[Physiopathology of cystic fibrosis lung disease].Rev Mal Respir 1999; 16(3):339-45RM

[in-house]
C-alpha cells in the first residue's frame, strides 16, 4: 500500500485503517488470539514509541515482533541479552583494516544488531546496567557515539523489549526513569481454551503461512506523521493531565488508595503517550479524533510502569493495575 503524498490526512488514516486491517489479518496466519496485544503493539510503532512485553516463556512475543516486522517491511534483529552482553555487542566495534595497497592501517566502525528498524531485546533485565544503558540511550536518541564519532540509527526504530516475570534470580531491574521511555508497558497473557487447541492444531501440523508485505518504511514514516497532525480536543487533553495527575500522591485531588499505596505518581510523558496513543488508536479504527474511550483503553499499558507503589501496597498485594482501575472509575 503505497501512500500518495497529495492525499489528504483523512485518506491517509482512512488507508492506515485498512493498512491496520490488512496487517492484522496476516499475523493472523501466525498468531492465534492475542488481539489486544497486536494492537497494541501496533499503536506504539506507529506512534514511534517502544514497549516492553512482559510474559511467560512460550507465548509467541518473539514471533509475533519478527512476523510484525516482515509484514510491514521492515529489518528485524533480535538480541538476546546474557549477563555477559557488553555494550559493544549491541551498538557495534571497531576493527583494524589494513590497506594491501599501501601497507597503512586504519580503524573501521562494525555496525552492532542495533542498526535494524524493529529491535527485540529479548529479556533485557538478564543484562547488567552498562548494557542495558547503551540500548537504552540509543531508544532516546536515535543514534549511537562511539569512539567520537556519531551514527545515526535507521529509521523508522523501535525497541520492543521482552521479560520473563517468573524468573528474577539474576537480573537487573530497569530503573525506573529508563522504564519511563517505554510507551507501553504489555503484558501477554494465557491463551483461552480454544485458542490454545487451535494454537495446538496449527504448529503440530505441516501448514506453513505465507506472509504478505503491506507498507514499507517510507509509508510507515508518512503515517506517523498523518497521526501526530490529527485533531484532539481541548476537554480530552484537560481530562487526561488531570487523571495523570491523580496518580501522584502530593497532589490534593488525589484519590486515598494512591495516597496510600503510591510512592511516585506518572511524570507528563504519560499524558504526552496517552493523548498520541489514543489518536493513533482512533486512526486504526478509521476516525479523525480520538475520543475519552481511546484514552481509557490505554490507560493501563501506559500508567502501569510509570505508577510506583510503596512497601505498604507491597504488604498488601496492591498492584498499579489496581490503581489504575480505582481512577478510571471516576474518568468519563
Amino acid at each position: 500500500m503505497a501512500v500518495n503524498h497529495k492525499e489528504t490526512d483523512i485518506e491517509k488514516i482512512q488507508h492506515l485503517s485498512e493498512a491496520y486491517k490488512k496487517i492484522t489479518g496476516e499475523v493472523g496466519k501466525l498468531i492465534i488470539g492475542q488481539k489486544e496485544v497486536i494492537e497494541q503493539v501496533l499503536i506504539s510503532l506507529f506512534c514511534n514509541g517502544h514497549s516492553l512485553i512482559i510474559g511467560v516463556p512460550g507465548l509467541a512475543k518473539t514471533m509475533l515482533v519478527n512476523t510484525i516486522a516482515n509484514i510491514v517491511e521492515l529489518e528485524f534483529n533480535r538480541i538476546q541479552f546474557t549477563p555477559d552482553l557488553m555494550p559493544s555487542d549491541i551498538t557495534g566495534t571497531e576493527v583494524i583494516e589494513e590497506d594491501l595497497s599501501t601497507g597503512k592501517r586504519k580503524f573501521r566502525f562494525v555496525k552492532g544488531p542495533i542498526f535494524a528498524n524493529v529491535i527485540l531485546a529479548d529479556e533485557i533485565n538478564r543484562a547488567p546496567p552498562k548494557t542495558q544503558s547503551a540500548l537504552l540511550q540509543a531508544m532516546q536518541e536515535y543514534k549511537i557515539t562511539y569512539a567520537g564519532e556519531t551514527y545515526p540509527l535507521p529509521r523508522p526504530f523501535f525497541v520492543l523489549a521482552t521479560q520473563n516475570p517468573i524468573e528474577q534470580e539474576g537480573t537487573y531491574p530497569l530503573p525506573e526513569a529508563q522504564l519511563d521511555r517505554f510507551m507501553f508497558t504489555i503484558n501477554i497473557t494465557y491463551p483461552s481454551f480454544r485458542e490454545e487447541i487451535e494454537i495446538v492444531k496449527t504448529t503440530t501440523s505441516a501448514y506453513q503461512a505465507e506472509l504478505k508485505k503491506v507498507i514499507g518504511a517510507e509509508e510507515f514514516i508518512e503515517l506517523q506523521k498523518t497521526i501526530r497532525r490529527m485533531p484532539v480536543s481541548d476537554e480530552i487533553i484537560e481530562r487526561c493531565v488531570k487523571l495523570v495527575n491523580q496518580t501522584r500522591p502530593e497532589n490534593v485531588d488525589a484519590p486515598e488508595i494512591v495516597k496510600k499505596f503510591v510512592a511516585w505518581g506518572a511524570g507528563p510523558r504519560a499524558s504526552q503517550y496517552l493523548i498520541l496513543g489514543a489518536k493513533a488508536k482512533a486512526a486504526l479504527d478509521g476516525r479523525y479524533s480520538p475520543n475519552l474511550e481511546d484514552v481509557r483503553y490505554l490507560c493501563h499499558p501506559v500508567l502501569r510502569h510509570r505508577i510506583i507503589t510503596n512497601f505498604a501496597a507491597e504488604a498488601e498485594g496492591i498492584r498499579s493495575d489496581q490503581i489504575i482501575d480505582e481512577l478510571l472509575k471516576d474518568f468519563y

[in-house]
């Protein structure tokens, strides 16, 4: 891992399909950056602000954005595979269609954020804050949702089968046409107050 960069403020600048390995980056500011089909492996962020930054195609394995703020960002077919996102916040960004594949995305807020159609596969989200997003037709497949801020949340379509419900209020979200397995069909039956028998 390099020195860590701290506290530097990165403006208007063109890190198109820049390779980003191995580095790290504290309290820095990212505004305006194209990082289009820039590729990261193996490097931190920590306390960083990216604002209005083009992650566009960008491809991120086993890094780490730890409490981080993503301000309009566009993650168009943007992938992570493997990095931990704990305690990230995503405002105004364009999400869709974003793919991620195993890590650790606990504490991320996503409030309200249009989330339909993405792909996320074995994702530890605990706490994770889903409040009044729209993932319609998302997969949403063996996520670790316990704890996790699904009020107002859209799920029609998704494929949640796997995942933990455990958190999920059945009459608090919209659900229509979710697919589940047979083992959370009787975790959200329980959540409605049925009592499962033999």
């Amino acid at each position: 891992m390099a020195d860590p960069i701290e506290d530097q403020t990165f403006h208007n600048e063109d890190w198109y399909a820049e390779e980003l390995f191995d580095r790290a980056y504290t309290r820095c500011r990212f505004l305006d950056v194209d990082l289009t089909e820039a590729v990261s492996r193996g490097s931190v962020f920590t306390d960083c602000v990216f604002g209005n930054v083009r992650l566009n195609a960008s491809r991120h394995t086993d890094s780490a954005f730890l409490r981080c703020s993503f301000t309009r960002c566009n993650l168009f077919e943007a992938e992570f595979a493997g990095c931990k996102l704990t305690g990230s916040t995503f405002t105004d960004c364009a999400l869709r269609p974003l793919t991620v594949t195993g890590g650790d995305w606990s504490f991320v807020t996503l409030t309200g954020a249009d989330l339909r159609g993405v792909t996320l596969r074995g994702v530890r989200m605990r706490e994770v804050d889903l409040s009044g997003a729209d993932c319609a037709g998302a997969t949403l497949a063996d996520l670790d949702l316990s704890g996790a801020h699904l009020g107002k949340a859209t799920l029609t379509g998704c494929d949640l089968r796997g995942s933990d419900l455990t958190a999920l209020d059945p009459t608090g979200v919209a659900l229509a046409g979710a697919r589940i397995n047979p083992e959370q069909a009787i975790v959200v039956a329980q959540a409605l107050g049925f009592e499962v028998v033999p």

Cystic fibrosis is a common genetic disorder caused by mutations of the cystic fibrosis transmembrane conductance regulator (CFTR) gene. Although the link between the mutations of the CFTR gene and the progressive lung disease is not completely understood, noteworthy advances have been made in the understanding of the mechanisms underlying lung injury in CF. The pathophysiologic cascade starts with CFTR dysfunction resulting from mutations of the CFTR gene, and leading to abnormal ion and water transport across airway epithelia. Abnormal airway surface liquid may in turn lead to impairment of mucociliary clearance, airway mucosal anti-microbial defenses, chronic bacterial infection and inflammation. Each of these steps has been elucidated in more detail in the recent years. This is of relevance from a therapeutic viewpoint. New therapeutic interventions include gene therapy, agents that may circumvent the defect in intracellular processing of mutated CFTR, agents that may modulate defects in epithelial ion transport, and anti-inflammatory agents.